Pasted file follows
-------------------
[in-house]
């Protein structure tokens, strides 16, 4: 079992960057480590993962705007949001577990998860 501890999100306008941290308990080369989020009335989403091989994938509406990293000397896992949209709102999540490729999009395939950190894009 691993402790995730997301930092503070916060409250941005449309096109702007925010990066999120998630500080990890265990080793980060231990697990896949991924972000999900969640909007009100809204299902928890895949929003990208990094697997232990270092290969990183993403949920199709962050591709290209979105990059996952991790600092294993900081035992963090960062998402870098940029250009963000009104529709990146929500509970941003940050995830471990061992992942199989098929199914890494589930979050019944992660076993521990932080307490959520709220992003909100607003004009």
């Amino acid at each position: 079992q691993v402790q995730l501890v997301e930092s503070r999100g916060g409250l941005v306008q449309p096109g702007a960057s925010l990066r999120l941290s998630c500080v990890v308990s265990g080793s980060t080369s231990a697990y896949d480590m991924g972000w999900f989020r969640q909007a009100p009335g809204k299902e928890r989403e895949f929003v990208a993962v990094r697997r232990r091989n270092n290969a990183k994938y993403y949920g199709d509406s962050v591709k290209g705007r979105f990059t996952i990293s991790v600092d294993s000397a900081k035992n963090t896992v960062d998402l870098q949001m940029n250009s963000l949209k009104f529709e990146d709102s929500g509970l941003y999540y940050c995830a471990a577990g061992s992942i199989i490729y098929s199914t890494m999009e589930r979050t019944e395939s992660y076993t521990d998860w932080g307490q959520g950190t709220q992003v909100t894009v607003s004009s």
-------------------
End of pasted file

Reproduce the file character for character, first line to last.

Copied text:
[in-house]
């Protein structure tokens, strides 16, 4: 079992960057480590993962705007949001577990998860 501890999100306008941290308990080369989020009335989403091989994938509406990293000397896992949209709102999540490729999009395939950190894009 691993402790995730997301930092503070916060409250941005449309096109702007925010990066999120998630500080990890265990080793980060231990697990896949991924972000999900969640909007009100809204299902928890895949929003990208990094697997232990270092290969990183993403949920199709962050591709290209979105990059996952991790600092294993900081035992963090960062998402870098940029250009963000009104529709990146929500509970941003940050995830471990061992992942199989098929199914890494589930979050019944992660076993521990932080307490959520709220992003909100607003004009």
């Amino acid at each position: 079992q691993v402790q995730l501890v997301e930092s503070r999100g916060g409250l941005v306008q449309p096109g702007a960057s925010l990066r999120l941290s998630c500080v990890v308990s265990g080793s980060t080369s231990a697990y896949d480590m991924g972000w999900f989020r969640q909007a009100p009335g809204k299902e928890r989403e895949f929003v990208a993962v990094r697997r232990r091989n270092n290969a990183k994938y993403y949920g199709d509406s962050v591709k290209g705007r979105f990059t996952i990293s991790v600092d294993s000397a900081k035992n963090t896992v960062d998402l870098q949001m940029n250009s963000l949209k009104f529709e990146d709102s929500g509970l941003y999540y940050c995830a471990a577990g061992s992942i199989i490729y098929s199914t890494m999009e589930r979050t019944e395939s992660y076993t521990d998860w932080g307490q959520g950190t709220q992003v909100t894009v607003s004009s």